Major EU collaboration on tandem solar cells

29 August 2022

Potrait of Marika Edoff by a solar cell.

“The goal is to produce a high-efficiency prototype, to demonstrate that the technology works in real-life conditions," says Marika Edoff.

The development of tandem solar cells, which combine silicon and thin-film technologies, can provide more efficient and cheaper solar energy. “If we want even cheaper solar energy in the future, we need to make a technological leap," says Marika Edoff, a professor at Uppsala University who is leading a newly launched EU project on tandem solar cells.

The project will run for three years in collaboration among 14 different partners - universities, research institutes and private companies. Funding is provided by the EU's Horizon programme. This autumn, intensive work will begin on developing a working tandem solar cell that will also be tested outdoors.

Marika Edoff, Professor in Solid State Electronics.
Photo: Mikael Wallerstedt

“The goal is to produce a high-efficiency prototype, to demonstrate that the technology works in real-life conditions," says Marika Edoff.

Tandem solar cells are hot in research at the moment and are a development beyond silicon solar cells, which are most common on the market. It is a mature technology, which cannot be developed much further. However, inserting a layer of a different material which takes some of the sun's rays and converts them into energy can increase efficiency.

“The topmost cell specialises in blue light and does it better than the silicon solar cell, which specialises in red light. That provides better efficiency in the combined solar cell, provided that the cell you put on top is efficient and as stable for a long time as the silicon solar cell," says Marika Edoff.

New research breakthroughs

In this project, the thin-film material CIGS will be added, which has long been the subject of research at Uppsala University. CIGS solar cells have been produced on a large scale in the past, but have since been displaced by silicon solar cells.

“It is possible to make the CIGS solar cells blue-light specialised, but it has been difficult to do so efficiently enough," says Marika Edoff.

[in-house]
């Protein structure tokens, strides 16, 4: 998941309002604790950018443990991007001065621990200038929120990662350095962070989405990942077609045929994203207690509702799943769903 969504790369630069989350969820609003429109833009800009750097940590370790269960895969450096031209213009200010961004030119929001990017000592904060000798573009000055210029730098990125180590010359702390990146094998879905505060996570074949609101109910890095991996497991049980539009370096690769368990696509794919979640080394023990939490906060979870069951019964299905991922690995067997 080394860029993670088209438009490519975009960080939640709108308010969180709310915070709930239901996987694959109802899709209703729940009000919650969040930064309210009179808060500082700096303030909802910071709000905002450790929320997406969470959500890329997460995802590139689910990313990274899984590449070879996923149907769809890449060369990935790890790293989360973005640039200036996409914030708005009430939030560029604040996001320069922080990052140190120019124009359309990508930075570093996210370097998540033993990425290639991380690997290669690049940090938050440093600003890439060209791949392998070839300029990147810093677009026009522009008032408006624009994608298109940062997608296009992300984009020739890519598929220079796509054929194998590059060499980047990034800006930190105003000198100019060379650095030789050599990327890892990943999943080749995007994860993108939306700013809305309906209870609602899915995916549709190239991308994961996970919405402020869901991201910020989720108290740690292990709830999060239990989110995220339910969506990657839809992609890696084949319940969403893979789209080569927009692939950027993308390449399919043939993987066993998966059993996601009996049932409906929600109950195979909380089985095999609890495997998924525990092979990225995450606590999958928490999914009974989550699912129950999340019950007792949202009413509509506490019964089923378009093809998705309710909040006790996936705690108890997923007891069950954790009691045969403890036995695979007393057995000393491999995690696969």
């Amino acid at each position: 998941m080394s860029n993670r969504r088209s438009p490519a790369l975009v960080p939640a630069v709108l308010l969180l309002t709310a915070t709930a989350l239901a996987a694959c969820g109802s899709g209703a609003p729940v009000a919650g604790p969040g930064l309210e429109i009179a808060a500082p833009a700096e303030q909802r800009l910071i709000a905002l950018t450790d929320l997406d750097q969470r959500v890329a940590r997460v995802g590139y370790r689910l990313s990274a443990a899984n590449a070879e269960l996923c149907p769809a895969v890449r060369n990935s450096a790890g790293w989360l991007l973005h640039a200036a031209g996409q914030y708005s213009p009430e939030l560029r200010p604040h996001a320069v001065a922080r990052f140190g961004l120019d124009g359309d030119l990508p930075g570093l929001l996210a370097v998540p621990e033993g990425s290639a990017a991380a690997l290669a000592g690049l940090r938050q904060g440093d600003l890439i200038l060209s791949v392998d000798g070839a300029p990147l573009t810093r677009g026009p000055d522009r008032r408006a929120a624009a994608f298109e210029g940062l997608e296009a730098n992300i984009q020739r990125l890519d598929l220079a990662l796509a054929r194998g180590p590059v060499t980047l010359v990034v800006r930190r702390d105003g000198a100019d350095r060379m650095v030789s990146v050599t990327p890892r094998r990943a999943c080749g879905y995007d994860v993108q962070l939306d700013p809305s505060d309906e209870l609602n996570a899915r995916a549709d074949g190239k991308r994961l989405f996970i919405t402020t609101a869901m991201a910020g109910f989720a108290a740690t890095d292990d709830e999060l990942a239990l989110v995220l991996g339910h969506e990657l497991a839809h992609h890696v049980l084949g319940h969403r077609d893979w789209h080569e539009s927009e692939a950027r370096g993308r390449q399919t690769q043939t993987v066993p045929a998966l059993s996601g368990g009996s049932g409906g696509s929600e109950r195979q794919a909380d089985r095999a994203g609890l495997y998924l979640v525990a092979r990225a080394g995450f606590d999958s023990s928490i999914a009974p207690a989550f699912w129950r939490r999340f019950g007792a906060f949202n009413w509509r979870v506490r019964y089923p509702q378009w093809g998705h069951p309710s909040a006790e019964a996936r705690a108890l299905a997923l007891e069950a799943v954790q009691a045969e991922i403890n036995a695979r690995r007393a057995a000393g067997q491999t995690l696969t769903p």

Now, there are new breakthroughs in research, mixing silver and sulphur. With the two new materials we can achieve even greater effectiveness. We think this is the chance for CIGS technology to contribute to the world. Precisely because it has been industrialised and tested for a long time, there is a high level of confidence in the technology, which is important in view of the stability requirement. These are products that should last at least 25 years.

Explosive development

Marika Edoff has been researching solar cells for 20 years and a lot has happened in that time. In the beginning, it was an expensive technology with a narrow range of applications. Today, solar cells are much more efficient and cheap to produce.

“We are seeing a large-scale development of solar cells all over the world, it is an explosive development. Now accounting for nearly six per cent of the world's electricity production, solar PV will soon be as big as wind power, which is also growing rapidly. Nuclear power accounts for 10% of global electricity production but is not growing as fast, so solar will overtake nuclear in the share of electricity generated in just a few years. This is a huge increase precisely because solar cells are so cost-effective."

Marika Edoff is looking forward to leading the project, which brings together the biggest experts on CIGS solar cells but also some who know a lot about silicon technology.

Today, much of the production takes place in China, but there are also investments in building factories in Europe. It is now possible to provide state support for solar PV production in the EU.

“It makes sense if we have a large market in Europe that we also manufacture. Then you have an overview of the ethical aspects and can achieve a more climate-smart production. For example, if the silicon base material is made in Norway using hydroelectric power, the carbon footprint of solar cells is reduced. Norway has a long history of significant silicon production," says Marika Edoff.

Pioneers in thin film technology

She is looking forward to leading the project, which brings together the biggest experts on CIGS solar cells but also some who know a lot about silicon technology. The enthusiasm among the participants is high, she says.

How is research at Uppsala University doing internationally?
“We are well placed and well known. What we do is watched by others, which shows that we are respected among scientists around the world. We didn't come up with this silver use, scientists in the US did. Then we took it a step further and now a lot of people are experimenting with silver. We were also pioneers in using very thin layers in the solar cells. You could say that we are leading the way in inventing new things."

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Last modified: 2022-12-22